By Wilson Chapman| Variety
The 2022 Sundance Film Festival featured a Regina Hall double bill: “Master,” a thriller following three Black women at a predominantly white college; and “Honk for Jesus. Save Your Soul,” a mockumentary exploring the inner workings of a Southern Baptist megachurch. Hall was pumped to take Park City by storm this year — at least, before the COVID surge derailed the festival.
“I was so looking forward to it being in person,” Hall says. “When they said virtual I was like, ‘Damn you Omicron!’”
Hall is receiving the second annual Voice of Inspiration Award from Variety on May 25 at the annual Reel Works ChangeMakers Gala. Also being honored is MACRO founder and CEO Charles D. King with the Reel Works ChangeMaker Award.
Established in 2001, Reel Works provides more than 1,600 New York City youth with free filmmaking and mentoring programs each year. The org includes an intensive after-school program for high schoolers who work one-on-one with professionals to create film projects; plans for 13 middle and high schools; and a workforce readiness program that prepares youngsters for media careers through internships and job training. According to organizers, 100% of students who participate in Reel Works’ programs graduate, 83% attend college and more than half go on to a media career.
Notes Variety’s senior VP, global content/executive editor Steven Gaydos, “Hall has pushed beyond early acclaim as a character actress of great comedic gifts, to one of America’s most vital actresses and advocates for opportunities, inclusion and change.”
Both “Master” and “Honk for Jesus” are debut films from Black female directors: Mariama Diallo and Adammo Ebo, respectively, and feature Hall at the top of her game, with performances in disparate genres.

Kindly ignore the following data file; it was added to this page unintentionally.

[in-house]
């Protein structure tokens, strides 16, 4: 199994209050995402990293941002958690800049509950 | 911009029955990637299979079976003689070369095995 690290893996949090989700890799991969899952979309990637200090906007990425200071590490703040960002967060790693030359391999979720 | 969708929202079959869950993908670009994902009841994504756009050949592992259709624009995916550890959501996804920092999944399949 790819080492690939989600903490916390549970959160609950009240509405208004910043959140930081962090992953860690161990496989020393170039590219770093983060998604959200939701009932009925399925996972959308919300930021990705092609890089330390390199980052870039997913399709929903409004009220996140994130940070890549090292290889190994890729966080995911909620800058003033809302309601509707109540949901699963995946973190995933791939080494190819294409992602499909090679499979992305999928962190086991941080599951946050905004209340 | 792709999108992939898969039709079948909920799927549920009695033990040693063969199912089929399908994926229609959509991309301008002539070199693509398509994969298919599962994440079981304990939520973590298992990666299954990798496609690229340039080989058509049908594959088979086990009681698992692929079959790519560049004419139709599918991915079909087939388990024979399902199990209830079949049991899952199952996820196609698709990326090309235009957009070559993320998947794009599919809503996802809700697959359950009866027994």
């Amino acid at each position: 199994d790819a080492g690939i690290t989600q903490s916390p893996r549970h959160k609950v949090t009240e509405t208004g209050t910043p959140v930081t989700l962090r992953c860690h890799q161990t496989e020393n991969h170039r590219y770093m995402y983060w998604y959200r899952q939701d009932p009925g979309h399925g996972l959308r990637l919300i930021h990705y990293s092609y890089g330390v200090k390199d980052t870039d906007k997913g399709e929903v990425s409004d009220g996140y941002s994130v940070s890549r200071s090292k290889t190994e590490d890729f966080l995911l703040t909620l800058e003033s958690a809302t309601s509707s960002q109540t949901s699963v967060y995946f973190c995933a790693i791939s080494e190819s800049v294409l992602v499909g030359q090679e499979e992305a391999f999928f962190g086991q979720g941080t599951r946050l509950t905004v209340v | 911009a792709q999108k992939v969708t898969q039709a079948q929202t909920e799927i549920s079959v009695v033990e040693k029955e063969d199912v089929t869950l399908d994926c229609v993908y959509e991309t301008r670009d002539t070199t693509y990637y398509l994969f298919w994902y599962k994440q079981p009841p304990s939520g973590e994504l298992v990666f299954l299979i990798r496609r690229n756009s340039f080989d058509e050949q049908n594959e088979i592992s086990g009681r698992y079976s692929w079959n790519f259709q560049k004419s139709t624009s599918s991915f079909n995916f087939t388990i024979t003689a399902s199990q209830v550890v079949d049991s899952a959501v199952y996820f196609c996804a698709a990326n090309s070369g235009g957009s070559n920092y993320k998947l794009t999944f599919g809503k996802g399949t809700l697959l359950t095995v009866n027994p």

“Honk for Jesus,” in particular, was a passion project for the actor, who produced the film. Hall says she was deeply drawn to the character of Trinitie, the long-suffering pastor’s wife, and found the script’s handling of delicate subject matter such as religion, wealth and divorce thought-provoking.
Part of Hall’s interest in “Honk for Jesus” comes from her own background, as she was raised a Christian. Although she’s less devout now than she was, she still aspires to the ideals Christianity preaches, even if that ideal doesn’t quite match the reality.
“I probably have, since my childhood, broadened my idea of religion and spirituality, so that it’s a lot more encompassing than what we think of as traditional Christian beliefs. I love the study of religion, period. I loved theology in school. It’s always something that’s been incredibly fascinating to me.”
Focus Features’ wide release of “Honk for Jesus” in September will be the cap of a massive year for Hall. In March, she was one of the first hosts for the Oscars since the 2018 edition, emceeing the event with Wanda Sykes and Amy Schumer. Hall says the three have grown close since the ceremony, and she was honored to work alongside the other two women. Although their hosting job was overshadowed by the now-infamous altercation between Chris Rock and Will Smith that occurred on the Dolby Theatre stage, Hall has kept a good sense of humor about how it all went down.
“Now we can say we’re probably a part of one of the most memorable Oscars in history,” Hall says with a laugh. “We’re like a ‘Jeopardy’ question. You know, we’re going to be a part of something that’s just quite historical for many reasons.”
Hall recently wrapped production on “Me Time,” an upcoming comedy with Kevin Hart and Mark Wahlber and is filming a miniseries sequel to “The Best Man” films, the franchise that launched her career in 1999. The series reteams her with director Malcolm D. Lee, who she also collaborated with on “Barbershop: The Next Cut” and the beloved “Girls Trip” (“Malcolm’s been stuck with me for a long time,” Hall jokes).
As to what she’s looking for in projects she’s taking on at this stage of her career, Hall says her goals aren’t set in stone. Some projects she takes on because they’re fun to work on. Others challenge her and have scripts that resonate with her long after she finishes reading. Regardless, Hall says she’s happy she’s at a career stage where she can choose the projects she wants to make.
“It is nice to have some ability to choose, you know?” Hall says. “There’s a point where you just say yes, because you’re like ‘Well, I want to work.’ So it’s nice to be able to be like, where does this fit into the scheme of things in this moment in time now?”